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The Five Ranks Of Merit
Thus far we have stated how to train our body and mind accord...

The World Is In The Making
Our assertion is far from assuming that life is now complete,...

Origin Of Zen In India
To-day Zen as a living faith can be found in its pure form on...

The Irrationality Of The Belief Of Immortality
Occidental minds believe in a mysterious entity under the nam...

The Next Step In The Mental Training
In the next place we have to strive to be the master of our b...

Personalism Of B P Bowne
B. P. Bowne[FN#204] says: They (phenomena) are not phantoms o...

The Parable Of The Monk And The Stupid Woman
The confused or unenlightened may be compared with a monk and...

Great Men And Nature
All great men, whether they be poets or scientists or religio...

How To Worship Buddha
The author of Vimalakirtti-nirdeca-sutra well explains our at...

An Illusion Concerning Appearance And Reality
To get Enlightened we must next dispel an illusion respecting...

The Manliness Of The Zen Monk And Of The Samurai
Thirdly, both the Zen monk and the Samurai were distinguished...

The Mystery Of Life
Thus far we have pointed out the inevitable conflictions in l...

The Spiritual Attainment Of The Sixth Patriarch
Some time before his death (in 675 A.D.) the Fifth Patriarch ...

The Buddha Of Mercy
Milton says: Virtue may be assailed, but never hurt; Surp...

The First Step In The Mental Training
Some of the old Zen masters are said to have attained to supr...

A Sutra Equal In Size To The Whole World
The holy writ that Zen masters admire is not one of parchment...

The Progress And Hope Of Life
How many myriads of years have passed since the germs of life...

Idealism Is A Potent Medicine For Self-created Mental Disease
In so far as Buddhist idealism refers to the world of sense, ...

Enlightened Consciousness Is Not An Intellectual Insight
Enlightened Consciousness is not a bare intellectual insight,...

Zen And Idealism
Next Zen makes use of Idealism as explained by the Dharmalaks...




Enlightened Consciousness








In addition to these considerations, which mainly depend on indirect
experience, we can have direct experience of life within us. In the
first place, we experience that our life is not a bare mechanical
motion or change, but is a spiritual, purposive, and self-directing
force. In the second place, we directly experience that it knows,
feels, and wills. In the third place, we experience that there
exists some power unifying the intellectual, emotional, and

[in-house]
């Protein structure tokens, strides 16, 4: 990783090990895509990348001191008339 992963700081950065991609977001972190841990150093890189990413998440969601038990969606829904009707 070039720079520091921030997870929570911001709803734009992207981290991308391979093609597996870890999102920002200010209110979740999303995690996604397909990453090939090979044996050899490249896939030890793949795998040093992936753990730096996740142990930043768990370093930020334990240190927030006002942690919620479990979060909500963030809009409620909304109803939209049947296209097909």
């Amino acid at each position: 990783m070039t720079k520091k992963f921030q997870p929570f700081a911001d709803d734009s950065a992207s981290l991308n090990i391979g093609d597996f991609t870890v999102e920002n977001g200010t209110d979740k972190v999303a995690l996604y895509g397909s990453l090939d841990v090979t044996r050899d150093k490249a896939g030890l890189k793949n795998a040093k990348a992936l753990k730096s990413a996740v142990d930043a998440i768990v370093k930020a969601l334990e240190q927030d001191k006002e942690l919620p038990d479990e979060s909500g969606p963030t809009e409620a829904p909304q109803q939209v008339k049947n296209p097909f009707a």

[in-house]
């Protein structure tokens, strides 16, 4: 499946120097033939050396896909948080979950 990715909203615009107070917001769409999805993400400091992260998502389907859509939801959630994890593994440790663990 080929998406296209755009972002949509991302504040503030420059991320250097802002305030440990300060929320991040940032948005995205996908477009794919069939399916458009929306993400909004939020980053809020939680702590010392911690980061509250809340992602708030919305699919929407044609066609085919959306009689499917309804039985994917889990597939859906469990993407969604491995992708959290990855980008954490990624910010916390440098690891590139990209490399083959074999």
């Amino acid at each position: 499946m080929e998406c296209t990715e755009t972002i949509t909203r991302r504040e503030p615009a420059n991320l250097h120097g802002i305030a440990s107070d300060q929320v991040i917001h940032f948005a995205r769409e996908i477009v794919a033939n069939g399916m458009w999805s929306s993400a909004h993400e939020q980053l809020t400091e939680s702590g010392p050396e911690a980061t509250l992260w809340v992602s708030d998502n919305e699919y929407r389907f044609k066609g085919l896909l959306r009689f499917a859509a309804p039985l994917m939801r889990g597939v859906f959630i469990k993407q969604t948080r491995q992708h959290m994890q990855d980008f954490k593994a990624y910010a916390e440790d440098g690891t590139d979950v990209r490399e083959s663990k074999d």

volitional activities so as to make life uniform and rational.
Lastly, we experience that there lies deeply rooted within us
Enlightened Consciousness, which neither psychologists treat of nor
philosophers believe in, but which Zen teachers expound with strong
conviction. Enlightened Consciousness is, according to Zen, the
centre of spiritual life. It is the mind of minds, and the
consciousness of consciousness. It is the Universal Spirit awakened
in the human mind. It is not the mind that feels joy or sorrow; nor
is it the mind that reasons and infers; nor is it the mind that
fancies and dreams; nor is it the mind that hopes and fears; nor is
it the mind that distinguishes good from evil. It is Enlightened
Consciousness that holds communion with Universal Spirit or Buddha,
and realizes that individual lives are inseparably united, and of one
and the same nature with Universal Life. It is always bright as a
burnished mirror, and cannot be dimmed by doubt and ignorance. It is
ever pure as a lotus flower, and cannot be polluted by the mud of
evil and folly. Although all sentient beings are endowed with this
Enlightened Consciousness, they are not aware of its existence,
excepting men who can discover it by the practice of Meditation.
Enlightened consciousness is often called Buddha-nature, as it is the
real nature of Universal Spirit. Zen teachers compare it with a
precious stone ever fresh and pure, even if it be buried in the heaps
of dust. Its divine light can never be extinguished by doubt or
fear, just as the sunlight cannot be destroyed by mist and cloud.
Let us quote a Chinese Zen poet to see how Zen treats of it:[FN#153]

I have an image of Buddha,
The worldly people know it not.
It is not made of clay or cloth,
Nor is it carved out of wood,
Nor is it moulded of earth nor of ashes.
No artist can paint it;
No robber can steal it.
There it exists from dawn of time.
It's clean, although not swept and wiped.
Although it is but one,
Divides itself to a hundred thousand million forms.


[FN#153] See Zen-gaku-ho-ten.






Next: Buddha Dwelling In The Individual Mind

Previous: Poetical Intuition And Zen



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